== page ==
By FREDI WASHINGTON PV's Theatrical Editor April 6, 1946 p. 26
WHEN 650 ACTORS GET TOGETHER, there is bound to be either a rousing good time or a hell of a good fight. The latter happened at Actors Equity meeting last Friday at the Astor Hotel. The purpose of the meeting was to elect new members to the Council and report to the body activities of the union for the last six months. This part of the procedure went down without a hitch. It was only when the floor was thrown open for new business that the fireworks started.
It was Francis Verdie, a well aged and rounded self-appointed orator, who introduced a resolution asking that the by-laws and constitution be amended making it unlawful for any member of the council or any member of the union to bring charges or take official action against another member because of his religious or political activities. When asked quickly by the president, Bert Lytell, to clarify the resolution, Verdie took his text. That text, as you might imagine, was loaded with the backwash of the Frank Fay case. It was at this point that the room became charged with indignation by the majority of the membership. Hands shot up all over the room calling for the floor and a point of order. Lytell, always suave and capable of handling a situation, interrupted Verdie saying he didn't think it fair that any member should take over the meeting to rehash a matter that had been settled by that body.
Verdi's [sic] resolution sounded logical and innocent enough; but the real purpose was to give free reign to folks like Frank Fay and his cohorts who are busy waging a fight for Franco and against the Soviet Union. One got the feeling that it was worded with the specific purpose of confusing those actors who are not particularly aware politically. Such a member was Sir Cedric Hardwick. He said he didn't see how the body could do anything but vote for the resolution. To this, Lytell answered that the resolution was ambiguous and dangerous. He called for a vote. The Yeas were exactly six. Very deliberately Lytell said that Equity had six very unusual people and that they represented th [sic] smallest cast playing on Broadway. Mr. Verdie's resolution was not only killed but buried as well.
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THE NEGRO ACTORS were out en force and it was after all business had been disposed of that Lloyd Gough of Deep Are the Roots asked for the floor. He referred back to the executive secretary's report in which he said that Equity Council had arranged with the League of New York Theatres on the matter of hotel accommodations. Hardships had been worked on actors in out of town shows, because road managers had not been bending every effort to see that accommodations were made available. Gough said he and every other member of Equity are keenly aware of the far more difficult time the Negro actor has in getting hotel accommodations when he travels with a show and for that reason, he felt it was up to the Council to make a concentrated effort to do what it can to alleviate the situation.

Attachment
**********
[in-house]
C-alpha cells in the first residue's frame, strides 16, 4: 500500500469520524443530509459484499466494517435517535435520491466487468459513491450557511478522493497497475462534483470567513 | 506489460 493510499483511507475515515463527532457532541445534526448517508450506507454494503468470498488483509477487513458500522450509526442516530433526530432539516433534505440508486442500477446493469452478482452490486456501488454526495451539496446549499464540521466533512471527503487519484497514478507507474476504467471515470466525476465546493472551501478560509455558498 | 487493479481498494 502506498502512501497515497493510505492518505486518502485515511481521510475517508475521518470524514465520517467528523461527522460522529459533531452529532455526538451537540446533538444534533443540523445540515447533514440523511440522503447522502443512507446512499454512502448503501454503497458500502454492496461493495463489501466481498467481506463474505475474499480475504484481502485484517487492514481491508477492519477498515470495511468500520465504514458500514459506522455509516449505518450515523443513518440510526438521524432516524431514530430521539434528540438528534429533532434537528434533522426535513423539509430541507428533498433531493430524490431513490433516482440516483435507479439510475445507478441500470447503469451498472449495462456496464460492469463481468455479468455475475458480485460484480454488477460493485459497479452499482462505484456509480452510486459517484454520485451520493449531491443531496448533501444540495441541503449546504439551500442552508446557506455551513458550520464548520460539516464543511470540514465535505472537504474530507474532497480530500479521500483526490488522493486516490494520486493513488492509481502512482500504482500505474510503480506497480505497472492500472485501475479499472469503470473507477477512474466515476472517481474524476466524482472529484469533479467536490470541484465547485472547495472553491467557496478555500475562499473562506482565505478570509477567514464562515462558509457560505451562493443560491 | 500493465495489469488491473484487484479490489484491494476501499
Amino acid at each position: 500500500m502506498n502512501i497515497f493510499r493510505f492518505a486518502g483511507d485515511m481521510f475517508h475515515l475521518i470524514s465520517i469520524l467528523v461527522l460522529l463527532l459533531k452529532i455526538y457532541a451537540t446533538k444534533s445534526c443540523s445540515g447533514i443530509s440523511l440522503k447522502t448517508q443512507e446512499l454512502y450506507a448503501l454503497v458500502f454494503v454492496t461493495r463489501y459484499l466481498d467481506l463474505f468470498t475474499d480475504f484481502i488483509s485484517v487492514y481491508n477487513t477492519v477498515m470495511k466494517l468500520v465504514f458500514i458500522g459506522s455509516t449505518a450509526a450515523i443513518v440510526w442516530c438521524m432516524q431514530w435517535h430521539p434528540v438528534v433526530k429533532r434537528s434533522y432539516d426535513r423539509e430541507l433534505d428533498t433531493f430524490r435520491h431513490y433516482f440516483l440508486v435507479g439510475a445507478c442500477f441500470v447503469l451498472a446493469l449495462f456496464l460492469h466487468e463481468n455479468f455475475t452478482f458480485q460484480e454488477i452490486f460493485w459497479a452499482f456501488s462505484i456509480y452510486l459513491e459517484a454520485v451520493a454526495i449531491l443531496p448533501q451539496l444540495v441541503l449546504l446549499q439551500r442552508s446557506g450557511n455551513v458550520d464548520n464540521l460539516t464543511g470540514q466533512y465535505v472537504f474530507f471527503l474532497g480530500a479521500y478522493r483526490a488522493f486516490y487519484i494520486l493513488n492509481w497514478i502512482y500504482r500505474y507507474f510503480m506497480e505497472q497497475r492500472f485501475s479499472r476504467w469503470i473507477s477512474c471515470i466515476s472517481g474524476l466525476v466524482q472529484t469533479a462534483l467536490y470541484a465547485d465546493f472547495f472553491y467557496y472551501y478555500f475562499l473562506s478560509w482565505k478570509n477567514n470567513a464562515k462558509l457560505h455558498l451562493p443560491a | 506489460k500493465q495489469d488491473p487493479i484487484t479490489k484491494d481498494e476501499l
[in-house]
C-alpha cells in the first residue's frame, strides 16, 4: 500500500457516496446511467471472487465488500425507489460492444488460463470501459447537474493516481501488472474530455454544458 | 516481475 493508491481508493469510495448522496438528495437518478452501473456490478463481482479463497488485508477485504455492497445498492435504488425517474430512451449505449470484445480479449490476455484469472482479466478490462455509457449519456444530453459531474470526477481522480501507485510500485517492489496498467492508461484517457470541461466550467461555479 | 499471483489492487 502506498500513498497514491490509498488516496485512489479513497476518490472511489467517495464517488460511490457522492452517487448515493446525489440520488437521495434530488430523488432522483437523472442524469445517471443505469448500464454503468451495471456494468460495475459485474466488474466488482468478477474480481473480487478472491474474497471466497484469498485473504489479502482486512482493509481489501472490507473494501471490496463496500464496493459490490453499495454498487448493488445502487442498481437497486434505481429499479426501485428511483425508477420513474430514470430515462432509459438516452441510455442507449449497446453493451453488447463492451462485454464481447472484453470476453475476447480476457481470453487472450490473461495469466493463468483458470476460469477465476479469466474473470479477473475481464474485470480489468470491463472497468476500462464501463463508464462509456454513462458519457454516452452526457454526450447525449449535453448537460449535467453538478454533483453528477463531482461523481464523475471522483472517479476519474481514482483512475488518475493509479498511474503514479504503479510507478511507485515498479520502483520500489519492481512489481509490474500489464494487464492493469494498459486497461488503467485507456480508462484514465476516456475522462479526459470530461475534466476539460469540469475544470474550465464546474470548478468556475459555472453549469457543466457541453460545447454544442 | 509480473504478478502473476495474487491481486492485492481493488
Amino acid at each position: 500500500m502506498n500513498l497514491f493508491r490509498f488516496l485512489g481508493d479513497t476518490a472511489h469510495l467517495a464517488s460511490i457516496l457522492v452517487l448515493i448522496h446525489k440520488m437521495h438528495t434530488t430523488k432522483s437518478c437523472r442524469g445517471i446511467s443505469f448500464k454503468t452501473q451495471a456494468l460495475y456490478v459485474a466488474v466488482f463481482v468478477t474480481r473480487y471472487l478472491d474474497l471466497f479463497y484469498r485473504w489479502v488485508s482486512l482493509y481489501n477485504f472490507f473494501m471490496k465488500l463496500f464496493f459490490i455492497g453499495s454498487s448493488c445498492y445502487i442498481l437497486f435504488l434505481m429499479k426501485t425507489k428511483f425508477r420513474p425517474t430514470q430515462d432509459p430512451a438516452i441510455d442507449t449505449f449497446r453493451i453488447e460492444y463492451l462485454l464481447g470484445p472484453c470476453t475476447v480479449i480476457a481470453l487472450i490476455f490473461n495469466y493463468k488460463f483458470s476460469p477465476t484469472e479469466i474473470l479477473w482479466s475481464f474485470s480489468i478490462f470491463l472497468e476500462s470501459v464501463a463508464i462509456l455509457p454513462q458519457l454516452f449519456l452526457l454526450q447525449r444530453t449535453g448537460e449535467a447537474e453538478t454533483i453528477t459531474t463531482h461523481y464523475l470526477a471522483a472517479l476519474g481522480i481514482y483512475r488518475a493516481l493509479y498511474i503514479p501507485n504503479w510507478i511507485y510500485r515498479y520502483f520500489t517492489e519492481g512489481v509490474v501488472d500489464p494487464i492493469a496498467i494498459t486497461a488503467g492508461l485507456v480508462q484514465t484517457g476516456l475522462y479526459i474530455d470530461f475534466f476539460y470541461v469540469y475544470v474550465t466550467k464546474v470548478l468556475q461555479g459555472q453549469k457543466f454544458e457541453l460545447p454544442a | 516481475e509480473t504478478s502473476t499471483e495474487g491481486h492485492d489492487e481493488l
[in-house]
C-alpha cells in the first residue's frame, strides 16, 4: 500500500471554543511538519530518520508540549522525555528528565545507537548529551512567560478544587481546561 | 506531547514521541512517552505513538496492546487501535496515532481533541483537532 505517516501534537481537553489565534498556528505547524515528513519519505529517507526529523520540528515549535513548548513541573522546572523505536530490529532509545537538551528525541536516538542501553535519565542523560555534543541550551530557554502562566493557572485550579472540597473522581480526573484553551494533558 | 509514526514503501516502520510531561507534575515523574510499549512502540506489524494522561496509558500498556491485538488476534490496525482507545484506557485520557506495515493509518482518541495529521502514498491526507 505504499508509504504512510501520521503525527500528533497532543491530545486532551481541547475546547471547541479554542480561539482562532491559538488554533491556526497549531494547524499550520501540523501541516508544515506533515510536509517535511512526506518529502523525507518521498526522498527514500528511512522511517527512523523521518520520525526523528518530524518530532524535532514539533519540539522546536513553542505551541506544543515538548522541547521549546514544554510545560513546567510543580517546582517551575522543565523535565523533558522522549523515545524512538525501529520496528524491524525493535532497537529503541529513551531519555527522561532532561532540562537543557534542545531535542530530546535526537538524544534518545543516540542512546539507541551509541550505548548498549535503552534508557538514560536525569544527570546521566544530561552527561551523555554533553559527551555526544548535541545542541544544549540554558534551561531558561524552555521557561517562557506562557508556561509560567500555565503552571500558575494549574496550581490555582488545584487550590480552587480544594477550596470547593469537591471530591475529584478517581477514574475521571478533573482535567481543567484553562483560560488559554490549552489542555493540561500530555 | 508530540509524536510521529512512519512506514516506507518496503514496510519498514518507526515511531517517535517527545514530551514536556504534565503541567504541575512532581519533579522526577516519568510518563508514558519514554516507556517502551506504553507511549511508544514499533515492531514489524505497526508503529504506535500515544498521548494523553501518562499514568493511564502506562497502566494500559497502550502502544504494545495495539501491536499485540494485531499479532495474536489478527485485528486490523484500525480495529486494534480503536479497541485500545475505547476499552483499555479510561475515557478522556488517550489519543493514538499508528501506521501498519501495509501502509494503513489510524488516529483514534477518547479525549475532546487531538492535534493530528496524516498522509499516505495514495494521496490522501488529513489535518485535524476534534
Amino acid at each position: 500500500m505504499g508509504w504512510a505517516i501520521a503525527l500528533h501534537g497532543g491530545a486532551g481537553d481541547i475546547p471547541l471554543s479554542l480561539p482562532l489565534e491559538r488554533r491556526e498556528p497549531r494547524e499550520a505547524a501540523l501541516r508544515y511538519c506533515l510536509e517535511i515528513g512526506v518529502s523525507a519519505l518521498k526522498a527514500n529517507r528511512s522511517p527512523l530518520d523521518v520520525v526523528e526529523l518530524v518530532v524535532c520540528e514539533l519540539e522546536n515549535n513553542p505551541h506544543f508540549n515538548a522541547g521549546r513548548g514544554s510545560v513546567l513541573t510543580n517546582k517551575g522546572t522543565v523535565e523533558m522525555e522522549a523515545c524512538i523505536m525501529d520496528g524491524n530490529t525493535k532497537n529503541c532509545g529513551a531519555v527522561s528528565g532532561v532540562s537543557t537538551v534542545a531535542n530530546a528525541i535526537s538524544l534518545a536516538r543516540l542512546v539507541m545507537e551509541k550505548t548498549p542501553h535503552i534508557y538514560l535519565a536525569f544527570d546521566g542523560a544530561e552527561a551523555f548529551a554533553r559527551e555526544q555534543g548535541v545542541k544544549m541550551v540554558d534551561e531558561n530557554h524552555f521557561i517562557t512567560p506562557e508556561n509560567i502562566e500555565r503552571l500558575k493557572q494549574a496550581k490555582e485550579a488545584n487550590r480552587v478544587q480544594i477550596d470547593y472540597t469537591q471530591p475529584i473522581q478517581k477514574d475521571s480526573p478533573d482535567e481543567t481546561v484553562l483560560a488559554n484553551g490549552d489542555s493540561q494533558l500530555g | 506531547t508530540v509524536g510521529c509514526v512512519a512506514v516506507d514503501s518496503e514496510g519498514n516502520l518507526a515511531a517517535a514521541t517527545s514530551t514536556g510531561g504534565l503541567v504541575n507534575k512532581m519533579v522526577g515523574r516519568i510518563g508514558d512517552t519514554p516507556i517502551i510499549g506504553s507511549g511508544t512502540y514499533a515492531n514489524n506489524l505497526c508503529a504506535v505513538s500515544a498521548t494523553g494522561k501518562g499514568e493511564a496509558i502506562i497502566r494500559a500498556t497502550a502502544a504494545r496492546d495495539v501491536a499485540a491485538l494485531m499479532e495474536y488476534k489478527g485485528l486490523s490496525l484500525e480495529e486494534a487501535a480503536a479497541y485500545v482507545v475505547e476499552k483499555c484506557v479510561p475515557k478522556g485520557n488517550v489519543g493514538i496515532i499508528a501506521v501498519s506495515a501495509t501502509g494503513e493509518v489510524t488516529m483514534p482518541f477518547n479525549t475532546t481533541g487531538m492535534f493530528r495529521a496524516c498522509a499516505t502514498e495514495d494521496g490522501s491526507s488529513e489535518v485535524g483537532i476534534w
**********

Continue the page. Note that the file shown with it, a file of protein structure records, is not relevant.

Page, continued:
Gough's suggestion met with immediate and enthusiastic accord. It was here that the resentment against a two-way upper-lower case American system came to the surface. Mercedes Gilbert, who has traveled extensively with white casts, suggested that Council specifically ask road managers to refrain from asking a casual Negro passerby, porters, etc., where they an place their Negro cast members.
By this time, every actor in the room was equally as indignant about the treatment their fellow members receive at the hands of un-American Americans as were the Negroes. But it was Warren Coleman of the cast of Anna Lucasta who, in a dynamic and dramatic manner put his finger on the source of the evil. Coleman said that Equity Council and the League of New York Theatres can work from now until doom's day on the problem but their work will not make a hotel manager give Negroes accommodations and therefore, the screws must be put on Congress to pass a law making it unlawful for any public hotel or rooming house to refuse admittance to anyone regardless of race, creed or color, anywhere in the country. Along with this campaign, said Coleman, it is Equity's duty to see that road managers and all concerned, do not bow to and accept without a fight, the discrimination which is ingrained and in good working order in various parts of the country.
The membership unanimously empowered the Council to go to work immediately on this problem and the president assured that body that no stone would be left unturned to put into motion the necessary machinery to erase the disgraceful treatment of fellow union members because of discrimination.
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MUCH CAME OUT OF THIS DEMOCRATIC MEETING of unionized actors. For one thing, we now have a work shop under the sponsorship of the American Theatre Wing Ware Service, Inc., for veterans. Here a vet has the opportunity to refresh himself in whatever branch of the theatre he happens to be interested, in a very practical way. Also, it was decided that Equity would print a new edition of the Players' Guide. This is a directory which lists names of actors with their pictures and gives a brief resume of their theatre accomplishments, for a small fee. The Guide is given free to all produces, agents, directors, etc., from coast to coast. Veterans who are not currently playing in a show, will receive this service without cost if they get the information in to Equity immediately.